When teens face peer pressure from their friends in and out of school, it influences the choices they make. A child’s friends play a substantial role in their decision-making processes, which can be a good or bad thing. When a teen hangs out with those who do certain things, they’re more likely to join in. According to a study from Columbia University, 75% of teens surveyed said that seeing social media posts of other kids drinking and doing drugs encouraged them to try similar things. In many instances, teens and children feel pressured to fit in. Because they’re under pressure, they may exhibit behaviors and make choices depending on what they believe their friends want them to do. If a teen thinks that drinking alcohol or doing drugs will make their peers respect them more, there’s a greater chance that they’ll try it at least one time. Read on to learn how teens’ brains are more susceptible to and affected by peer pressure.
A study by the NIDA (National Institute on Drug Abuse) showed that teenagers are more likely to participate in risky behaviors if their friends have done so first. The behaviors referenced in the study included running red lights and speeding; during the study, the teens weren’t verbally encouraged to perform the risky behaviors but did so in most cases. The way the study’s participants calculated risk vs. reward was proven to be the driving force behind their decisions. Functional MRI showed that the teens’ friends’ presence increased activity in certain parts of the brain that predict and determine the value of rewards, and the result was that the teens made riskier decisions. The knowledge that friends were observing stimulated the brain’s reward centers, and the teens went ahead and took the risks. In short, if a child’s friends are engaging in dangerous behaviors, they are at risk.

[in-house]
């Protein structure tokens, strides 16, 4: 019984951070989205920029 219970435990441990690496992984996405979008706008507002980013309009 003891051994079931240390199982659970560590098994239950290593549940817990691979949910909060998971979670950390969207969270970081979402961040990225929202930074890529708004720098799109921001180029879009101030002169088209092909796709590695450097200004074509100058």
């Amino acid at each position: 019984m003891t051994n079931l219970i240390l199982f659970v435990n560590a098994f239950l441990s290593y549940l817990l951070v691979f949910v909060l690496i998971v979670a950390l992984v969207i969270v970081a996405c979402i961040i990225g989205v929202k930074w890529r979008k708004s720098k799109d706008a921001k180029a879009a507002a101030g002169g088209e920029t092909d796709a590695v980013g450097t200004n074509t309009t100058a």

Dangerous Choices Involving Drugs and Alcohol
These same reward centers are in play when a teen decides whether to drink or take drugs. When teens are with their friends, just the simple fact that others are watching may sway them into agreeing that drug and alcohol use is a good idea. Unfortunately, depending on what the teen takes and how much they consume, harmful and even deadly consequences may result. Examples of risky drug- and alcohol-related behaviors include:
- Choosing to get into a car with someone who is drunk or drugged,
- Using power tools or driving a car while under the influence,
- Engaging in unplanned or dangerous sexual behaviors,
- Committing crimes while under the influence of alcohol or drugs, or
- Getting into fights with strangers or friends.
All the above behaviors can quickly lead to severe consequences such as rape, assault, unplanned pregnancy, arrest, physical injury, or even death.
Risky Behaviors Become Substance Abuse Problems In Many Cases
Because those who use drugs and alcohol like to associate with those who have the same habits, they may encourage other teens to take part, so their social circles expand. The peer pressure drugs and alcohol bring, and the risky decisions kids make in these circumstances, can be the forerunners to a long-term, severe addiction. The NIDA cites multiple risk factors that influence the development of substance abuse issues, such as:
- Aggressive behavior early in life
- Insufficient parental supervision
- Substance abuse
- Availability of drugs and alcohol
Not all teens who have one or more of the above risk factors will develop an alcohol or drug problem, but they are at greater risk. If such factors aren’t addressed promptly, a person’s chances of developing substance abuse problems will only increase as they begin to have trouble at school, encounter social issues, and develop poor coping mechanisms. Therefore, peer pressure, drug addiction, and risky choices are closely linked.
Peer Pressure Can be a Positive Influence on Teens Going Through the Recovery Process
Peer pressure has useful applications in the recovery setting. Programs for young adults and teens use peer pressure to exert positive effects. When kids know their friends in recovery are watching them, they’re more likely to remain sober. Teens who see their peers leading joyful, healthy lives while making good choices are more motivated to do the same thing. If a recovery program provides the same social stimuli that kids once got from their fellow drug and alcohol users, it makes the path to healthy living and sobriety clearer. While peer pressure and drugs in teens can lead to negative outcomes, peer pressure is also a powerful tool to be used during recovery.